Grape variety: 75% Cabernet Sauvignon 20% Merkit, 5% Petit Verdot and Cabernet Franc. Average vine age at Chateau Margaux is 35 years.
History: Chateau Margaux was founded in the 1400's. Once the residence of Edward III, King of England, it was one of the most stately fortified chateaux in Guyenne. Over the centuries, the property changed ownership several times. In 1804, the Marquis of La Colonilla acquired the property, razed the old Gothic manor-house and built in its place the chateau which still stands today.
In 1977 the property was purchased by Laura and Andre Mentzelopoulos. Lavish amounts of money were immediately spent on the vineyards and the winemaking facilities. Emile Peynaud was retained as a consultant to oversee the vinification of the wine. Apprehensive observers expected it would take several vintages before all the improvements would show up in the wine. It took just one vintage, 1978, for the world to see just how great Chateau Margaux could be. Unfortunately, Andre Mentzelopoulos died before he could see the fruits of his labor. His wife Laura and daughter Corinne run the show now with the expertise of the winemaking team of director Paul Pontallier, cellar master Jean Grangerou and consulting oenologist Emile Peynaud.
Vinification and aging: Time honored techniques still prevail here. Harvesting of the grapes are always done by hand so as to discard grapes that are overripe or unripe. The wine is fermented in oak vats. Once the assemblage has been performed , the wine is placed in new oak barrells from the Troncais Forest for two years. These barrels are always new and most are handcrafted by the estate's cooper. Racked several times and clarified with six egg whites per barrel after one year.
Style: Chateau Margaux makes wine that is opulent and rich. A multidimensional bouquet with a fragrance of ripe black currants, spicy vanilla oakiness and violets.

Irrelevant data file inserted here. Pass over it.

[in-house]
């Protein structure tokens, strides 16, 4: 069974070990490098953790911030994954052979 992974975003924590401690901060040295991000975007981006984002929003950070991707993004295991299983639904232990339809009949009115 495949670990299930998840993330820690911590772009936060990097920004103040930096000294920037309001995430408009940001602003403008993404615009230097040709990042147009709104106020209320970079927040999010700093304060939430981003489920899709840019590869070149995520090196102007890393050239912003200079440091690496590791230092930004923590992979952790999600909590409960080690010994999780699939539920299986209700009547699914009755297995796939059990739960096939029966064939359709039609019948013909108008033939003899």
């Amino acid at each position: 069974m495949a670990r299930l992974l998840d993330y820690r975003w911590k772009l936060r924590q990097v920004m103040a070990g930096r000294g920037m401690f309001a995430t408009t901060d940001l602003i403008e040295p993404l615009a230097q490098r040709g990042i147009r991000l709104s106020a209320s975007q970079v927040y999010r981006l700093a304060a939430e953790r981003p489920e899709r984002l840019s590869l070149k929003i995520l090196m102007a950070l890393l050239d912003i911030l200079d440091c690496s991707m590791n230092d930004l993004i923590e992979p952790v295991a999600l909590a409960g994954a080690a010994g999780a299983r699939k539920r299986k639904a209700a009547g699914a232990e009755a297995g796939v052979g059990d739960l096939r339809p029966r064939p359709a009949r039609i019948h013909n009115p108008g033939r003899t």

1929 Chateau Margaux
That legend of vintages that will always be remembered as the year of the century. Its reputation was made all the more glorious by the fact that immediately after, the 1930s were really catastrophic, and then war broke out... It was not until 1945 that anything comparable in quality was produced. It was only a space of sixteen years, but everyone had the genuine impression that it had been a century... Château Margaux 1929 is indeed a marvellous wine, whose bottles have unfortunately become inconsistent. We had the opportunity, a few years ago, to open a few at the same time. Around one out of three was in decline, another was fine, but a bit tired, and the last one... just marvellous ! An incomparable, indescribable finesse; a silky, long, delicate feeling on the palate... Sheer happiness...
1982 Chateau Margaux
This vintage heralded a new era of perhaps unprecendented prosperity for Bordeaux, thanks to a run of extraordinary vintages and the opening up of international makerts. The 1982 vintage can be considered as the first representative of a new generation of wines which are enjoyable to drink in their youth but which lose none of their ability to age a long time.
1961 Chateau Margaux
It has sometimes been said that 1961 was the greatest vintage since 1900. Our memory does not always serve us well, but there is no doubt that this vintage displays quite extraordinary qualities, which we were not to find again, in any case, until the 1982 vintage.
2003 Chateau Margaux
"Rated 100 - In an appellation that was not nearly as homogeneous in quality as Pauillac and St.-Estephe, manager Paul Pontallier has produced a prodigious 2003 Chateau Margaux that, qualitatively, towers over all the other Margaux estates.